“Don’t Stay in School,” which has “gone viral,” attacks schooling for teaching useless knowledge, such as the fate of Henry VIII’s six wives, rather than how to find a job, do taxes, manage finances, vote or understand one’s rights. The lyrics include my favorite science factoid: “Mitochondria are the powerhouse of the cell.”
The video misses the point, writes Michael T. Hamilton, a former English teacher and a homeschooling parent, on PJ Media. Reading Shakespeare and dissecting a frog doesn’t preclude learning real-world knowledge.
“Brown’s allegedly useless knowledge enabled him to create this viral video,” writes Hamilton.
. . . my wife has newly plastered our walls with Classical Conversations historical timeline cards, with which she is successfully teaching our 5-year-old “useless” facts about ancient Sumeria and Mesopotamia, the creation of the alphabet, the Pax Romana, and the division of the Roman Empire.
. . . my son will know the laws, how to represent himself to job interviewers, and how to vote. But my son need not (and will not) learn these to the exclusion of Shakespeare, abstract math (which the ancients deemed one with philosophy–also useless in Brown’s book, I presume), or the frog thing.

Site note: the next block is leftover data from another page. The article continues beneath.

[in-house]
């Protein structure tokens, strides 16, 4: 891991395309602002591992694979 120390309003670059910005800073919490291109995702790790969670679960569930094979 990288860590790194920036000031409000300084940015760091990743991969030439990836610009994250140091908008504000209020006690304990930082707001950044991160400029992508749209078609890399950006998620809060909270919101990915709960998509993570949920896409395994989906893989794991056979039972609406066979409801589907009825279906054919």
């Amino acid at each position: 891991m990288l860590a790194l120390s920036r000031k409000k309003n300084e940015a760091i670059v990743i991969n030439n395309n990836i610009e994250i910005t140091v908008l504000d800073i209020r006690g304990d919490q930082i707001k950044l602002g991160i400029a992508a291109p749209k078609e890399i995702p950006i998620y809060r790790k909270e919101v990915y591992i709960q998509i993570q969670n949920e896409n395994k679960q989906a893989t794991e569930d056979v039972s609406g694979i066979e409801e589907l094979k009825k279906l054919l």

Learning about history is a good basis for learning about human rights.
What does it mean to be an educated person? asks Marc Tucker. Few colleges and universities have “given serious thought” to the question and fashioned “a serious integrated, coherent curriculum in response to that analysis.”
Distribution requirements — a little of this and a little of that — don’t do the job.
U.S. students specialize earlier, instead of taking general education classes in high school and the first two years of college, he writes. “With every passing year, our college and university programs are more vocational in nature.”